Typically, NBTI threshold shifts are viewed as a reliability problem in modern integrated circuit devices. However, with the illustrative embodiments, the affects of NBTI threshold shifts are used to customize burn-in voltages for cores of a multicore integrated circuit chip so as to be able to fine tune the operation of each core. In other words, by applying higher or lower burn-in voltage, or applying such voltages and temperatures for longer periods of time, it is possible to create higher or lower NBTI shifts that modulates the power and performance of a given microprocessor core. The exact amount of burn-in voltage applied to each core may be determined by incoming power and performance of each core based upon the corresponding process tolerance variation that occurred during semiconductor fabrication. In this way, each core may be fine tuned such that uniform power consumption and performance across the whole chip is achieved. As a result, a single voltage plane may be used to provide voltages to the multicore integrated circuit chip, thereby reducing the cost of the package and circuit board.

In one illustrative embodiment, a method, in a data processing system, is provided for dynamically burning-in cores of a multicore integrated circuit chip. The method may comprise applying an initial burn-in operation to a plurality of cores of the multicore integrated circuit chip based on an initial set of core burn-in parameters for the plurality of cores and measuring core operational characteristics of the plurality of cores. The method may further comprise adjusting core burn-in parameters for at least one core of the plurality of cores based on the measured core operational characteristics to thereby generate a second set of core burn-in parameters. The method may then apply a dynamic burn-in operation to the at least one core of the plurality of cores based on the second set of core burn-in parameters. At least two cores of the multicore integrated circuit chip may be burned-in using different burn-in voltages based on the dynamic burn-in operation.

The method may further comprise determining if the measured core operational characteristics of the plurality of cores are within a tolerance of a desired operation of the plurality of cores. The adjusting of the core burn-in parameters and applying the dynamic burn-in operation may be performed in response to a determination that the measure core operational characteristics of the at least one core are not within a tolerance of the desired operation of the plurality of cores.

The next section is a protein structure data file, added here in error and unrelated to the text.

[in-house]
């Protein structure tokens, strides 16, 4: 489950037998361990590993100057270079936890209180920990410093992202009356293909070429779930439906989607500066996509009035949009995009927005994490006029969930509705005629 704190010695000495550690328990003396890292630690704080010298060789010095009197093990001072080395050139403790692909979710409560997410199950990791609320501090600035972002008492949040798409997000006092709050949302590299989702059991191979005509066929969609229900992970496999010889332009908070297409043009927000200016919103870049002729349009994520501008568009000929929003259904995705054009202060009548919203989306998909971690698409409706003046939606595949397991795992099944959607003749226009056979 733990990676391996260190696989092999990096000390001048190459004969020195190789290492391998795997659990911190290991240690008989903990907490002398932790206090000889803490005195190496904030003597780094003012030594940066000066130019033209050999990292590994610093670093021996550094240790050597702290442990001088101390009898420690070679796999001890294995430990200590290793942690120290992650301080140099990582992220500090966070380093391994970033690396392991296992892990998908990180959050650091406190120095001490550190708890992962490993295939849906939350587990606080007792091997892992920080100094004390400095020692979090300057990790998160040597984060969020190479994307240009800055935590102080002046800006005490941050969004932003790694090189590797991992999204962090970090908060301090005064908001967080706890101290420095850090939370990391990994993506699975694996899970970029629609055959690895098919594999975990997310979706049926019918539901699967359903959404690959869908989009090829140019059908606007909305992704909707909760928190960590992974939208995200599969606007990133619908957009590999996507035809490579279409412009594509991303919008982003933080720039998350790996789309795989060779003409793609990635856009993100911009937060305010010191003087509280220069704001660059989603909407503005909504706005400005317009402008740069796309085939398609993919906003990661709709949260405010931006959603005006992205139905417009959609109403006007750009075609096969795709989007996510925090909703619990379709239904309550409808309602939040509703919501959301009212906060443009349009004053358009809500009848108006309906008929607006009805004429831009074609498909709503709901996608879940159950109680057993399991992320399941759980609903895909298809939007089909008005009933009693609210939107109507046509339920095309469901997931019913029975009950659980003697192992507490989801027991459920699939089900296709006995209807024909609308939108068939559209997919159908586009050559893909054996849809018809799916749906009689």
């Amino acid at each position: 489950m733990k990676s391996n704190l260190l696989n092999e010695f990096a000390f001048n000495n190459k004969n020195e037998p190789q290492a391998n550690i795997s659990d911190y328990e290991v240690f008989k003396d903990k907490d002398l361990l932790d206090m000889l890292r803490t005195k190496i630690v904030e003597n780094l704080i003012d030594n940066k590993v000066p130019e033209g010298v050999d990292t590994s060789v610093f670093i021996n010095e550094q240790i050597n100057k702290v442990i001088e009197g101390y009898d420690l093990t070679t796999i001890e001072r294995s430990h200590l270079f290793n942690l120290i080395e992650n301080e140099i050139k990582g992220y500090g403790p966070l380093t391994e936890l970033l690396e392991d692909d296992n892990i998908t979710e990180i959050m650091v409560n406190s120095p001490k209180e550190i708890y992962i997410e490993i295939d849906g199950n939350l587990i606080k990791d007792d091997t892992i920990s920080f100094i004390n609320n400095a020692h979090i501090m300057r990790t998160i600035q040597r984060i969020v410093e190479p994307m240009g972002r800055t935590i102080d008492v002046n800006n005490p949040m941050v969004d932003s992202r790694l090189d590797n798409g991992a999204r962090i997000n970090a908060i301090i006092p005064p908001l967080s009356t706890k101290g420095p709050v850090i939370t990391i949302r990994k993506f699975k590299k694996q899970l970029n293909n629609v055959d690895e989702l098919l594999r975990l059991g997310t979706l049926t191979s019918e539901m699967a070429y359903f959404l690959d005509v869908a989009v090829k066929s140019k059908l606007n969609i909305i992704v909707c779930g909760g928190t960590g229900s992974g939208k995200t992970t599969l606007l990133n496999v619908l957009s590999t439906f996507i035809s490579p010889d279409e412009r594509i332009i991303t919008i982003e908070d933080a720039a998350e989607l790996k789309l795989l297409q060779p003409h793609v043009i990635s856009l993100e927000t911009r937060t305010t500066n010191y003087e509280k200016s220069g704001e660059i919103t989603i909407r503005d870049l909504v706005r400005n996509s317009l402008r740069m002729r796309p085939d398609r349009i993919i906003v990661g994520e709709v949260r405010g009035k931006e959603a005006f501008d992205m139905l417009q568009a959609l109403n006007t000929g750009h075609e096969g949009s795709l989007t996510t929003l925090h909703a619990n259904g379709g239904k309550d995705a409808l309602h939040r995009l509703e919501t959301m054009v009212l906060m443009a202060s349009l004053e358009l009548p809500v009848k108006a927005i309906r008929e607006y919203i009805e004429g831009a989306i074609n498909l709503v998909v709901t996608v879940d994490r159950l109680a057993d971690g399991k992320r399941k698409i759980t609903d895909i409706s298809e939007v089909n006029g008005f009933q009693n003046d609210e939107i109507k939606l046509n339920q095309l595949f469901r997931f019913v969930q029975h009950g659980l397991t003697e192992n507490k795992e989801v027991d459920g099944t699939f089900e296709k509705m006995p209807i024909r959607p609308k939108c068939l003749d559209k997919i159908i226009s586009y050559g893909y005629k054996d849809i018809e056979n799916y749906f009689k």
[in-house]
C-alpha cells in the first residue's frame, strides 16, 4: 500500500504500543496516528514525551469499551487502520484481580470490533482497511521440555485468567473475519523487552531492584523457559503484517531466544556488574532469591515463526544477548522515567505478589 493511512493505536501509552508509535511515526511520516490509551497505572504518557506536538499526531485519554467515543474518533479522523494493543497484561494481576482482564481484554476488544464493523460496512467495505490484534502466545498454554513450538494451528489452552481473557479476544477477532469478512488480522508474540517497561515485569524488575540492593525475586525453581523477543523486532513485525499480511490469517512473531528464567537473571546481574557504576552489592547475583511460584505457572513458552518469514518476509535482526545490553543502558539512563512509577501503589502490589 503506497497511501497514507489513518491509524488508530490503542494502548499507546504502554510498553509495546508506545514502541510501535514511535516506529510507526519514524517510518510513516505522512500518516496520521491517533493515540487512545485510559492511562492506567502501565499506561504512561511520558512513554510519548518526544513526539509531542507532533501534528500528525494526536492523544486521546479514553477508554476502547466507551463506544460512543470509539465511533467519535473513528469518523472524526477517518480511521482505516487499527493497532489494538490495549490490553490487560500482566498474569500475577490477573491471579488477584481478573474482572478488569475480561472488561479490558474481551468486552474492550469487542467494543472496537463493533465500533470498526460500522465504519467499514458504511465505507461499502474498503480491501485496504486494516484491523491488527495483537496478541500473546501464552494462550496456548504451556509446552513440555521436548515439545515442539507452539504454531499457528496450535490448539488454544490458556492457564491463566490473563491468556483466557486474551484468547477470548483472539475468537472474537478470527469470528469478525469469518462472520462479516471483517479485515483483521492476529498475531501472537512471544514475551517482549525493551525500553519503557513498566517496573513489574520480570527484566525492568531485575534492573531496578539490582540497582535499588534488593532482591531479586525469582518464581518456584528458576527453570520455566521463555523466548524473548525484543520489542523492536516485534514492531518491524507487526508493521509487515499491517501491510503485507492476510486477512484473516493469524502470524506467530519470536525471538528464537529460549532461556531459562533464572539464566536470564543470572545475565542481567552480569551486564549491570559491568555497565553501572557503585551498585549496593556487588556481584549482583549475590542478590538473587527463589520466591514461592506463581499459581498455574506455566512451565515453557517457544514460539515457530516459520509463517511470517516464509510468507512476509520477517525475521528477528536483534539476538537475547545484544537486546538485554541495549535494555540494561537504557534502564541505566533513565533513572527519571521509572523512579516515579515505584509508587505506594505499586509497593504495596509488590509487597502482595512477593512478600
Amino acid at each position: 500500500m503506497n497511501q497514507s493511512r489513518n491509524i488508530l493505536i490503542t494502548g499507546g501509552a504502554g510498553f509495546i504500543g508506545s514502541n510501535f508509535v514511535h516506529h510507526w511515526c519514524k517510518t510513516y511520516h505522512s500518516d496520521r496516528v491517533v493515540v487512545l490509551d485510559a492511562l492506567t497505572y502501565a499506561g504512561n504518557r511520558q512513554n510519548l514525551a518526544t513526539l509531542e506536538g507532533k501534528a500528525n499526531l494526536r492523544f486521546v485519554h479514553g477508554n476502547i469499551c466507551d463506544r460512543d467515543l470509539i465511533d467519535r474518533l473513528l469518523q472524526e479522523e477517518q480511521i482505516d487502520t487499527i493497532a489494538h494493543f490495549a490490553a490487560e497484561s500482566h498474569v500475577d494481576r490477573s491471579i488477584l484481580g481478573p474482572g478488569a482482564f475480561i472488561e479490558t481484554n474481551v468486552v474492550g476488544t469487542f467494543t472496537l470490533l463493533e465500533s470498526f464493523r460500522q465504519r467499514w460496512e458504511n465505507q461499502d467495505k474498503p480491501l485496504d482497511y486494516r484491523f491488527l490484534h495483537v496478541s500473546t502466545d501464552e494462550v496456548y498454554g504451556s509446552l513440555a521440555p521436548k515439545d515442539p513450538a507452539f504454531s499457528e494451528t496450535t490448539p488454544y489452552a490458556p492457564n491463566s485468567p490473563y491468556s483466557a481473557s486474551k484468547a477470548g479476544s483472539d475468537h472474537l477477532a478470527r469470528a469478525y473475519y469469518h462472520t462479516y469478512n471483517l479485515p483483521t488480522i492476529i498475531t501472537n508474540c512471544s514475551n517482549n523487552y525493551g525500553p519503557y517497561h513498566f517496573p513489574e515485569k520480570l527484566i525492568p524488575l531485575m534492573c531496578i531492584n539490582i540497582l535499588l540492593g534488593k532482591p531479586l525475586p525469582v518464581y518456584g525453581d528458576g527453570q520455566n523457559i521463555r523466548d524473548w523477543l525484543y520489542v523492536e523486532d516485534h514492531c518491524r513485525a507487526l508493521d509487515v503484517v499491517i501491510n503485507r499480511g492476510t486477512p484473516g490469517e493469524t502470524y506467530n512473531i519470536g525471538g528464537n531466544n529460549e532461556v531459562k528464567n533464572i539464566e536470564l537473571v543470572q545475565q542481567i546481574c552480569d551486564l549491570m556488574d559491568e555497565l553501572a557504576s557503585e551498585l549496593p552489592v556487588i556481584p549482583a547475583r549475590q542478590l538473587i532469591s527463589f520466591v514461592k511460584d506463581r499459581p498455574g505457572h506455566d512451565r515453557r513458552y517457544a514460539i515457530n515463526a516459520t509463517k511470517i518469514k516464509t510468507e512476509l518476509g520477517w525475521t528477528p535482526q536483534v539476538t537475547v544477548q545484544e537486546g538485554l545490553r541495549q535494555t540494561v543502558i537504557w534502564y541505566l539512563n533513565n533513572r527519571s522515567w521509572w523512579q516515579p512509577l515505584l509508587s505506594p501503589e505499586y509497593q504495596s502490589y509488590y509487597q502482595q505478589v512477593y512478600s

The initial set of burn-in parameters may be chip-level burn-in parameters that apply to all of the cores in the plurality of cores. The second set of core burn-in parameters may comprise at least one group of burn-in parameters that are different from the first set of core burn-in parameters.

Applying the dynamic burn-in operation may comprise applying, to at least one core of the plurality of cores, a higher or lower burn-in voltage than at least one other core of the plurality of cores. Moreover, applying the dynamic burn-in operation may comprise applying, to at least one core of the plurality of cores, a burn-in voltage for a longer period of time than at least one other core of the plurality of cores. Furthermore, applying the dynamic burn-in operation may comprise applying a burn-in voltage to the transistor gates of the at least one core in the to thereby shift a voltage bias of the transistor gates to cause the transistor gates to operate at different voltages via negative bias temperature instability (NBTI) affects. Applying the dynamic burn-in operation may comprise using separate voltage planes to apply different burn-in voltages to at least two cores of the plurality of cores.

The dynamic burn-in operation may optimize all of the cores of the plurality of cores to run at peak performance at a single operational voltage. Furthermore, the multicore integrated circuit chip may be a heterogeneous multiprocessor device in which a main core operates based on a first instruction set and one or more other cores operate based on a second instruction set different from the first instruction set.

In a further illustrative embodiment, a computer program product comprising a computer useable medium having a computer readable program is provided. The computer readable program, when executed on a computing device, may cause the computing device to apply an initial burn-in operation to a plurality of cores of a multicore integrated circuit chip based on an initial set of core burn-in parameters for the plurality of cores and measure core operational characteristics of the plurality of cores. The computer readable program may further cause the computing device to adjust core burn-in parameters for at least one core of the plurality of cores based on the measured core operational characteristics to thereby generate a second set of core burn-in parameters. The computer readable program may also cause the computing device to apply a dynamic burn-in operation to the at least one core of the plurality of cores based on the second set of core burn-in parameters. The at least two cores of the multicore integrated circuit chip may be burned-in using different burn-in voltages based on the dynamic burn-in operation. The computer readable program may further cause the computing device to perform other ones, or combinations of, the operations outlined above with regard to the method illustrative embodiment.